The full molecular consequences of oncogene activation during tumorigenesis are not well understood, but several studies have recently linked oncogene activation to epigenetic silencing of specific genes.1,2 Transcriptional repressor Id1 is overexpressed in many malignancies including melanoma, and Id1 targets include tumor suppressor genes TSP1, CDKN2A (p16) and CDKN1A (p21), which are frequently epigenetically silenced in cancer. We confirmed that both TSP1 and CDKN2A have abnormal promoter region DNa methylation in primary melanoma, but the mechanism by which this silencing occurs remains unknown. Here we explore the effects of stable lentiviral Id1 overexpression on the expression of these Id1 target genes in human melanoma cell lines. Overexpressed Id1 was functional and bound transcriptional activator E2A, but did not sequester E2A from gene promoters and repress gene expression. Therefore, these Id1 target genes were resistant to Id1-mediated gene silencing. Our results suggest that Id1 activation may need to occur at discrete stages in cooperation with additional gene dysregulation to repress and induce epigenetic silencing of tumor suppressor genes during melanoma progression.
PMCID: PMC3654680  PMID: 20484992
Id1; thrombospondin; melanoma; DNA methylation; oncogene
11.  Current Status of the Polyamine Research Field 
This chapter provides an overview of the polyamine field and introduces the 32 other chapters that make up this volume. These chapters provide a wide range of methods, advice, and background relevant to studies of the function of polyamines, the regulation of their content, their role in disease, and the therapeutic potential of drugs targeting polyamine content and function. The methodology provided in this new volume will enable laboratories already working in this area to expand their experimental techniques and facilitate the entry of additional workers into this rapidly expanding field.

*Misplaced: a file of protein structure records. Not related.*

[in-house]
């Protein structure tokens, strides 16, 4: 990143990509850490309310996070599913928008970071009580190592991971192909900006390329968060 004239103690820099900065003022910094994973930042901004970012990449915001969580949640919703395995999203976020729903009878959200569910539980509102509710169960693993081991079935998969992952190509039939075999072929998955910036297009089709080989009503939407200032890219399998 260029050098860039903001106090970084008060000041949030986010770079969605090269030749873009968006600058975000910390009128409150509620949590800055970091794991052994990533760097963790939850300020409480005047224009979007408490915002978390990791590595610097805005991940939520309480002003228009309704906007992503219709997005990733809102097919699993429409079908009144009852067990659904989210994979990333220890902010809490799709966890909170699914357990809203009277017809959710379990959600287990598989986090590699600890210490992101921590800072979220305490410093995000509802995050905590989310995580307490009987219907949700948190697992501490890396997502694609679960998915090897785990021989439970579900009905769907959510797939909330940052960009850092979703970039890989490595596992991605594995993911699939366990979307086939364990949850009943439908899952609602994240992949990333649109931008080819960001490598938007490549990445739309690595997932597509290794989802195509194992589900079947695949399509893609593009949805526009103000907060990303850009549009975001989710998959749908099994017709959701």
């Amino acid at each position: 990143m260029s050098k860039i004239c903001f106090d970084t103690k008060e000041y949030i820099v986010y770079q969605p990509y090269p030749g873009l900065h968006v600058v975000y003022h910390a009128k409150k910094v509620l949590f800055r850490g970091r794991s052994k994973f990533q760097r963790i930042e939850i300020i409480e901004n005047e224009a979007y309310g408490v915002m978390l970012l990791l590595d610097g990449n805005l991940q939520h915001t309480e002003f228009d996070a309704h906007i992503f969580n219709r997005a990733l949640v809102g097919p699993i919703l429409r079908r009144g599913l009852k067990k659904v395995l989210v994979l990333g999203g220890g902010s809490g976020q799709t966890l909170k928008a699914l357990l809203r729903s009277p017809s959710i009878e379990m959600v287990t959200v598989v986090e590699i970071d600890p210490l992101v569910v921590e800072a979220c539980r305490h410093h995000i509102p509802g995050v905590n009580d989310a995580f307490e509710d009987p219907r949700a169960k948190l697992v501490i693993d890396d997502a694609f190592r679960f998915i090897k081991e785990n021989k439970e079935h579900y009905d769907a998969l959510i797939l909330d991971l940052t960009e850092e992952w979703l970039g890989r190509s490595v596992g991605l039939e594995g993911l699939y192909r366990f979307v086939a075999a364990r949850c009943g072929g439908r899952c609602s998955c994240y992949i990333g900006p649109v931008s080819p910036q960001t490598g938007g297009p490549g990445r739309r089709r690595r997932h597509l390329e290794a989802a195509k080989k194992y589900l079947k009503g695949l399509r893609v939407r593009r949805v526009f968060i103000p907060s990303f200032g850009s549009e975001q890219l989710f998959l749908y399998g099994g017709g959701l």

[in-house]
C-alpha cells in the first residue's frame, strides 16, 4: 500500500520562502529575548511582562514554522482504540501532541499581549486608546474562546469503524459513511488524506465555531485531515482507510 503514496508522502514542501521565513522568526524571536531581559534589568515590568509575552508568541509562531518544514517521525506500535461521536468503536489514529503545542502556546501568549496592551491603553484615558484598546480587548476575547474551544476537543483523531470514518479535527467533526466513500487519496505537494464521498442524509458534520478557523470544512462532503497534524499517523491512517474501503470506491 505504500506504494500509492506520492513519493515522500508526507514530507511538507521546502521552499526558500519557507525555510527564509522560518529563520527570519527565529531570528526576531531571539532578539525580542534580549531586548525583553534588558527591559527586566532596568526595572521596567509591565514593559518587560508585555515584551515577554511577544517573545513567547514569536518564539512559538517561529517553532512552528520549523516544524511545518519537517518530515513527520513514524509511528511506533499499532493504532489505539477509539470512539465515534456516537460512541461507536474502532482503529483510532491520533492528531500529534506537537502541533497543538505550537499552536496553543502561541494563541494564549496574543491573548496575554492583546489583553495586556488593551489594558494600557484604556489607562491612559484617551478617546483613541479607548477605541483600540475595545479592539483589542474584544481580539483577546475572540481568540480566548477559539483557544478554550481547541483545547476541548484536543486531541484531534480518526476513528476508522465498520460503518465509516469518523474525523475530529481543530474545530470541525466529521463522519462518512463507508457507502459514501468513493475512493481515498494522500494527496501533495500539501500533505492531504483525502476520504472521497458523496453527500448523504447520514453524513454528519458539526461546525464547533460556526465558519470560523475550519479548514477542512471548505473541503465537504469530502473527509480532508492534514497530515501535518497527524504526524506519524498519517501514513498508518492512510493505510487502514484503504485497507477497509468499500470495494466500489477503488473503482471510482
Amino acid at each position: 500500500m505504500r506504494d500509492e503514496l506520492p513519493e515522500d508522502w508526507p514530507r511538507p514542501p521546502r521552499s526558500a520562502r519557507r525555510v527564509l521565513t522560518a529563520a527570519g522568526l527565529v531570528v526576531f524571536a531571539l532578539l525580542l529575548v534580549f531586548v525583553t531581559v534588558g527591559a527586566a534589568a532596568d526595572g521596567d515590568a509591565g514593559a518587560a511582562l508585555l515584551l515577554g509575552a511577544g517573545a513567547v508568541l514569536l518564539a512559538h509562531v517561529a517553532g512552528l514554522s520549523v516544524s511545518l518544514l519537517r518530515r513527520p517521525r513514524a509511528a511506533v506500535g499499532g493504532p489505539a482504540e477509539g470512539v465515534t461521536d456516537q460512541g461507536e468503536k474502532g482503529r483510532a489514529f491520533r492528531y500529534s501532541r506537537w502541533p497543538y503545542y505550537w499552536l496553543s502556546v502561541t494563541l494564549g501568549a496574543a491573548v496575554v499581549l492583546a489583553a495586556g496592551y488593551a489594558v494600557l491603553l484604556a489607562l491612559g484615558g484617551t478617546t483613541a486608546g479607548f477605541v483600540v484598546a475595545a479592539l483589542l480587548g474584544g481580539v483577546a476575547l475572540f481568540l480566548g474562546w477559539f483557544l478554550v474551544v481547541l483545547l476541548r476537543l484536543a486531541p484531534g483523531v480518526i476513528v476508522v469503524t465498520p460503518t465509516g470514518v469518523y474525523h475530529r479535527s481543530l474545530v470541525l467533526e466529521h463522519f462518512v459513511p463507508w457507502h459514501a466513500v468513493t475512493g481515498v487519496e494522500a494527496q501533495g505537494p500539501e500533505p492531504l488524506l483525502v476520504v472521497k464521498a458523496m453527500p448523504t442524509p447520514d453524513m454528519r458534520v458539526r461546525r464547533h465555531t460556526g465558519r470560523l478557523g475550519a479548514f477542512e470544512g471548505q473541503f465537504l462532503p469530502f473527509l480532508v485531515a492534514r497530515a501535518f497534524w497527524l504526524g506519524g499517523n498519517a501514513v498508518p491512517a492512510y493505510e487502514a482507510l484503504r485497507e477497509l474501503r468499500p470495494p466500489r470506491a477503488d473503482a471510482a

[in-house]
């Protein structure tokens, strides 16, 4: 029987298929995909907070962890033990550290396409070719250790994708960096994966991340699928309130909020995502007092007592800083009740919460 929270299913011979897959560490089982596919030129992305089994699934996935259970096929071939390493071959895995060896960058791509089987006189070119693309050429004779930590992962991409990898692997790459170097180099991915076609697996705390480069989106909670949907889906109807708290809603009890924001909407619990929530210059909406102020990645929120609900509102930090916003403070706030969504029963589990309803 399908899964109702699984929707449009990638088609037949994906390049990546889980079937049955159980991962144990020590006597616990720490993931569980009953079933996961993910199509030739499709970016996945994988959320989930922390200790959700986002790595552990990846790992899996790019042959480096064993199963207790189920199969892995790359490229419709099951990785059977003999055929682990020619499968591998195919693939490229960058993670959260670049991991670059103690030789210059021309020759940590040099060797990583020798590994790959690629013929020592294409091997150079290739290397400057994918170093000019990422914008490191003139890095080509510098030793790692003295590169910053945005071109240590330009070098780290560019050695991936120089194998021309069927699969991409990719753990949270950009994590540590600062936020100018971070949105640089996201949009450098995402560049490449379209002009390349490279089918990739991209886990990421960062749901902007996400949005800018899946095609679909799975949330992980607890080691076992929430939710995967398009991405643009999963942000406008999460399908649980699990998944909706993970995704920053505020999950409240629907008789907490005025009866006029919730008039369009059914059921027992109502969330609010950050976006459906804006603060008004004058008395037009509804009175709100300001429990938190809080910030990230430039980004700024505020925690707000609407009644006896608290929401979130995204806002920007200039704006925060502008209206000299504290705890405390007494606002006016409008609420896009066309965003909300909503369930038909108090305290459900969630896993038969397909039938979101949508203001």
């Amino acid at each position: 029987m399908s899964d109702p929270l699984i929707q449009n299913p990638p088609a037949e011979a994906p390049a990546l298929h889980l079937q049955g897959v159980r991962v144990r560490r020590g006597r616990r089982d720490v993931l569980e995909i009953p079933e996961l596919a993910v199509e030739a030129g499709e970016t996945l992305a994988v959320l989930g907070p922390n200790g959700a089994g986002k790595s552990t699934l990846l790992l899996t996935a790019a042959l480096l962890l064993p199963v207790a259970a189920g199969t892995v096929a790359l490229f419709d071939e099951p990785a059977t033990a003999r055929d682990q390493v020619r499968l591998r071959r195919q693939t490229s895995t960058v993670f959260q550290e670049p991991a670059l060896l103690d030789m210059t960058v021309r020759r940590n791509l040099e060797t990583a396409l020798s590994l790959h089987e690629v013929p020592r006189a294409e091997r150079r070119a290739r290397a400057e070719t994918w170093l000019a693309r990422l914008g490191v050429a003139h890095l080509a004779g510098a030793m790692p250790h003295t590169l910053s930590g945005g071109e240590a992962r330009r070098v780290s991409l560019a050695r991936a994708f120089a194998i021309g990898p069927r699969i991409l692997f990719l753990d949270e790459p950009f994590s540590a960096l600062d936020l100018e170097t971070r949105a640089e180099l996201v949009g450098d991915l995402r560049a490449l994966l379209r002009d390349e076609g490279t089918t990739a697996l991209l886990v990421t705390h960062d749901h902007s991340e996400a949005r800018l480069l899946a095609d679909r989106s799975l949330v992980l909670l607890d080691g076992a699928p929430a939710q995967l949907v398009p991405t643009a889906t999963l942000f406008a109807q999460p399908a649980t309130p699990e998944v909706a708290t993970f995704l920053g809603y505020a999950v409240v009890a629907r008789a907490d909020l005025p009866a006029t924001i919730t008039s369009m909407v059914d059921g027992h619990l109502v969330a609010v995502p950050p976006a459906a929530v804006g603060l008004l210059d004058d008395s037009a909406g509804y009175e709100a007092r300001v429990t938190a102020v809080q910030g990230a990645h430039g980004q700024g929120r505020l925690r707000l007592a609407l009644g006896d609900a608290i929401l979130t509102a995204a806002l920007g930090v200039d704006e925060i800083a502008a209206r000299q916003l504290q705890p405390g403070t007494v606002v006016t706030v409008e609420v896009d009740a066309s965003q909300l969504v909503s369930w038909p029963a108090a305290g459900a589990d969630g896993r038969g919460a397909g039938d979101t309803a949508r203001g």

doi:10.1007/978-1-61779-034-8_1
PMCID: PMC3652263  PMID: 21318864
Putrescine; Spermidine; Spermine; Hypusine; Antizyme; Polyamine transport
12.  A Simple Assay for Mammalian Spermine Oxidase: A Polyamine Catabolic Enzyme Implicated in Drug Response and Disease 
Spermine oxidase (SMO), the most recently characterized polyamine metabolic enzyme, catalyzes the direct back-conversion of spermine to spermidine in an FAD-dependent reaction that also yields the byproducts hydrogen peroxide (H2O2) and 3-aminopropanal. These metabolites, particularly H2O2, have been implicated in cytotoxic cellular responses to specific antitumor polyamine analogs, as well as in the inflammation-associated generation of DNA damage. This chapter describes a rapid, sensitive, and inexpensive method for the chemiluminescent measurement of SMO (or alternatively, N1-acetyl polyamine oxidase, APAO) enzyme activity in cultured cell lysates, without the need for radioactive reagents or the use of high performance liquid chromatography (HPLC). Specifically, H2O2 production by SMO is coupled to chemiluminescence generated by the horseradish peroxidase-catalyzed oxidation of luminol. Detailed protocols for preparation of reagents, harvesting cell lysates, generation of a standard curve, assaying of samples, and calculation of SMO enzyme activity are presented.
doi:10.1007/978-1-61779-034-8_10
PMCID: PMC3652264  PMID: 21318873
Spermine oxidase; Polyamine catabolism; Hydrogen peroxide; Chemiluminescence
13.  In vitro and in vivo effects of the conformationally restricted polyamine analogue CGC-11047 on small cell and non-small cell lung cancer cells 
Purpose
Polyamines are essential for normal growth; however, the requirement for, and the metabolism of, polyamines are frequently dysregulated in cancer. Polyamine analogues have demonstrated promising preclinical results in multiple model systems of cancer, but their clinical utility has been limited by apparent toxicity. A representative compound of a new generation of short chain, conformationally restricted polyamine analogues, CGC-11047 has been synthesized and ongoing phase I clinical trials indicate it to be well tolerated at weekly doses of 610 mg (dose escalation is still in progress). Therefore, studies were designed to gain a better understanding of its effects on cellular polyamine biochemistry and efficacy in the treatment of human lung cancer models in vitro and in vivo.